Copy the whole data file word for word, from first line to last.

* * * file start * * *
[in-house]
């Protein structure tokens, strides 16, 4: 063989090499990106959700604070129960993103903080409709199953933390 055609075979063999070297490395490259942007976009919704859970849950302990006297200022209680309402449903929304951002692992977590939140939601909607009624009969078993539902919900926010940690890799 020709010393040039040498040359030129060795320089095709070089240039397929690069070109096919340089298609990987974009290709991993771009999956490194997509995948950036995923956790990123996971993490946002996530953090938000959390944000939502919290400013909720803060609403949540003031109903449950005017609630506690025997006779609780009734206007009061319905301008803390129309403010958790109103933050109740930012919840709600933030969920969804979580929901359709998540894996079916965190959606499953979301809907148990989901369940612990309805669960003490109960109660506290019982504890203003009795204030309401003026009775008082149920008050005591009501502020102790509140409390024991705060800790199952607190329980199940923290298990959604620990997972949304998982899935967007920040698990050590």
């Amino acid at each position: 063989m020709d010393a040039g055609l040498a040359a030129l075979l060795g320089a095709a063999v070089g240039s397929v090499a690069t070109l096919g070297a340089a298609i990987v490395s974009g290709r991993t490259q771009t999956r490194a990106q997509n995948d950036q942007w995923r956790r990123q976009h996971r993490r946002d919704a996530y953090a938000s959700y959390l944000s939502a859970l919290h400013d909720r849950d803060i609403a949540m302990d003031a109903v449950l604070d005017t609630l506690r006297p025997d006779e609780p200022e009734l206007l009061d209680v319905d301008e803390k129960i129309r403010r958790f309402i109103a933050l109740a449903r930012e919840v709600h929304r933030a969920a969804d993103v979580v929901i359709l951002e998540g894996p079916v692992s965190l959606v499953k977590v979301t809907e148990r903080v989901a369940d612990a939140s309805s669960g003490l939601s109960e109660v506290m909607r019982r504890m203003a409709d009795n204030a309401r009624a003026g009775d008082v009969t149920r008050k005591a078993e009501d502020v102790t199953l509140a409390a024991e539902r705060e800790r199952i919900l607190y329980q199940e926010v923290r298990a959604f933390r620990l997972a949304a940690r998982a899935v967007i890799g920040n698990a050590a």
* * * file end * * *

[in-house]
């Protein structure tokens, strides 16, 4: 063989090499990106959700604070129960993103903080409709199953933390 055609075979063999070297490395490259942007976009919704859970849950302990006297200022209680309402449903929304951002692992977590939140939601909607009624009969078993539902919900926010940690890799 020709010393040039040498040359030129060795320089095709070089240039397929690069070109096919340089298609990987974009290709991993771009999956490194997509995948950036995923956790990123996971993490946002996530953090938000959390944000939502919290400013909720803060609403949540003031109903449950005017609630506690025997006779609780009734206007009061319905301008803390129309403010958790109103933050109740930012919840709600933030969920969804979580929901359709998540894996079916965190959606499953979301809907148990989901369940612990309805669960003490109960109660506290019982504890203003009795204030309401003026009775008082149920008050005591009501502020102790509140409390024991705060800790199952607190329980199940923290298990959604620990997972949304998982899935967007920040698990050590």
């Amino acid at each position: 063989m020709d010393a040039g055609l040498a040359a030129l075979l060795g320089a095709a063999v070089g240039s397929v090499a690069t070109l096919g070297a340089a298609i990987v490395s974009g290709r991993t490259q771009t999956r490194a990106q997509n995948d950036q942007w995923r956790r990123q976009h996971r993490r946002d919704a996530y953090a938000s959700y959390l944000s939502a859970l919290h400013d909720r849950d803060i609403a949540m302990d003031a109903v449950l604070d005017t609630l506690r006297p025997d006779e609780p200022e009734l206007l009061d209680v319905d301008e803390k129960i129309r403010r958790f309402i109103a933050l109740a449903r930012e919840v709600h929304r933030a969920a969804d993103v979580v929901i359709l951002e998540g894996p079916v692992s965190l959606v499953k977590v979301t809907e148990r903080v989901a369940d612990a939140s309805s669960g003490l939601s109960e109660v506290m909607r019982r504890m203003a409709d009795n204030a309401r009624a003026g009775d008082v009969t149920r008050k005591a078993e009501d502020v102790t199953l509140a409390a024991e539902r705060e800790r199952i919900l607190y329980q199940e926010v923290r298990a959604f933390r620990l997972a949304a940690r998982a899935v967007i890799g920040n698990a050590a």